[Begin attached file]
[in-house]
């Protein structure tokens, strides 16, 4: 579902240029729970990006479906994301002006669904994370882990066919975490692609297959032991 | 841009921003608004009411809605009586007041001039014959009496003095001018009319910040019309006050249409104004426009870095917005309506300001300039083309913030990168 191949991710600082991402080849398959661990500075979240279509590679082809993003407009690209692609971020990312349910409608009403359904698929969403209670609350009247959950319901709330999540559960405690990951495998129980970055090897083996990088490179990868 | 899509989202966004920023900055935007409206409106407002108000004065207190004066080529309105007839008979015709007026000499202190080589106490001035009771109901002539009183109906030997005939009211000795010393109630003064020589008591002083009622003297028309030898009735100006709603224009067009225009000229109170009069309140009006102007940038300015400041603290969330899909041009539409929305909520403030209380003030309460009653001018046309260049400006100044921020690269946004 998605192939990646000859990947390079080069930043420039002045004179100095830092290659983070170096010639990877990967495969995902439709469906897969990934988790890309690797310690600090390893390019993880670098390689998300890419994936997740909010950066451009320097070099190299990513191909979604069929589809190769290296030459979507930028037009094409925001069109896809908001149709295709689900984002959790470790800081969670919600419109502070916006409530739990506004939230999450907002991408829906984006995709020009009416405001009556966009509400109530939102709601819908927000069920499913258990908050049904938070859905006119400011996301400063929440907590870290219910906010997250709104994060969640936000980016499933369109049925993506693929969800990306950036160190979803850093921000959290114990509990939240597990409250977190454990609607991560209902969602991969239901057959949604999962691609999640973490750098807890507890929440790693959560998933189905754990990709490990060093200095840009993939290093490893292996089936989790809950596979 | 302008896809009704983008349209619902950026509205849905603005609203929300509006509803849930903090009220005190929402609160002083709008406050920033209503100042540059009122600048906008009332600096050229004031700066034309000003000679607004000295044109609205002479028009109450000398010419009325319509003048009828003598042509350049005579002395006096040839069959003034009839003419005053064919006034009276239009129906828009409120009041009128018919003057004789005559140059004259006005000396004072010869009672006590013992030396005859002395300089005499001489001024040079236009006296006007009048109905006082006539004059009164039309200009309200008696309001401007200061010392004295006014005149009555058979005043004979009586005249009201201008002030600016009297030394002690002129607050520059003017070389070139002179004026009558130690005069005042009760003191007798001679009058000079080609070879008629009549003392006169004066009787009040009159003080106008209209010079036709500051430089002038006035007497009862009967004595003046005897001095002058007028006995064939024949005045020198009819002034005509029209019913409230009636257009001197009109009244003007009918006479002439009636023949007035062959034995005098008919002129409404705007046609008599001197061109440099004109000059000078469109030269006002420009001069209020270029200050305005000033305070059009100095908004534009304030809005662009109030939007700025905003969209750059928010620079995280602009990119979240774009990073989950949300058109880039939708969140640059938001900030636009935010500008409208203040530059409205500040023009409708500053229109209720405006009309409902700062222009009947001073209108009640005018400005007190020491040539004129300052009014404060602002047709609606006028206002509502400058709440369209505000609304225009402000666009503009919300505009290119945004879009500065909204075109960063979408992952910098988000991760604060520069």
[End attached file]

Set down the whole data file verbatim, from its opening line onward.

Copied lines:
[in-house]
């Protein structure tokens, strides 16, 4: 579902240029729970990006479906994301002006669904994370882990066919975490692609297959032991 | 841009921003608004009411809605009586007041001039014959009496003095001018009319910040019309006050249409104004426009870095917005309506300001300039083309913030990168 191949991710600082991402080849398959661990500075979240279509590679082809993003407009690209692609971020990312349910409608009403359904698929969403209670609350009247959950319901709330999540559960405690990951495998129980970055090897083996990088490179990868 | 899509989202966004920023900055935007409206409106407002108000004065207190004066080529309105007839008979015709007026000499202190080589106490001035009771109901002539009183109906030997005939009211000795010393109630003064020589008591002083009622003297028309030898009735100006709603224009067009225009000229109170009069309140009006102007940038300015400041603290969330899909041009539409929305909520403030209380003030309460009653001018046309260049400006100044921020690269946004 998605192939990646000859990947390079080069930043420039002045004179100095830092290659983070170096010639990877990967495969995902439709469906897969990934988790890309690797310690600090390893390019993880670098390689998300890419994936997740909010950066451009320097070099190299990513191909979604069929589809190769290296030459979507930028037009094409925001069109896809908001149709295709689900984002959790470790800081969670919600419109502070916006409530739990506004939230999450907002991408829906984006995709020009009416405001009556966009509400109530939102709601819908927000069920499913258990908050049904938070859905006119400011996301400063929440907590870290219910906010997250709104994060969640936000980016499933369109049925993506693929969800990306950036160190979803850093921000959290114990509990939240597990409250977190454990609607991560209902969602991969239901057959949604999962691609999640973490750098807890507890929440790693959560998933189905754990990709490990060093200095840009993939290093490893292996089936989790809950596979 | 302008896809009704983008349209619902950026509205849905603005609203929300509006509803849930903090009220005190929402609160002083709008406050920033209503100042540059009122600048906008009332600096050229004031700066034309000003000679607004000295044109609205002479028009109450000398010419009325319509003048009828003598042509350049005579002395006096040839069959003034009839003419005053064919006034009276239009129906828009409120009041009128018919003057004789005559140059004259006005000396004072010869009672006590013992030396005859002395300089005499001489001024040079236009006296006007009048109905006082006539004059009164039309200009309200008696309001401007200061010392004295006014005149009555058979005043004979009586005249009201201008002030600016009297030394002690002129607050520059003017070389070139002179004026009558130690005069005042009760003191007798001679009058000079080609070879008629009549003392006169004066009787009040009159003080106008209209010079036709500051430089002038006035007497009862009967004595003046005897001095002058007028006995064939024949005045020198009819002034005509029209019913409230009636257009001197009109009244003007009918006479002439009636023949007035062959034995005098008919002129409404705007046609008599001197061109440099004109000059000078469109030269006002420009001069209020270029200050305005000033305070059009100095908004534009304030809005662009109030939007700025905003969209750059928010620079995280602009990119979240774009990073989950949300058109880039939708969140640059938001900030636009935010500008409208203040530059409205500040023009409708500053229109209720405006009309409902700062222009009947001073209108009640005018400005007190020491040539004129300052009014404060602002047709609606006028206002509502400058709440369209505000609304225009402000666009503009919300505009290119945004879009500065909204075109960063979408992952910098988000991760604060520069």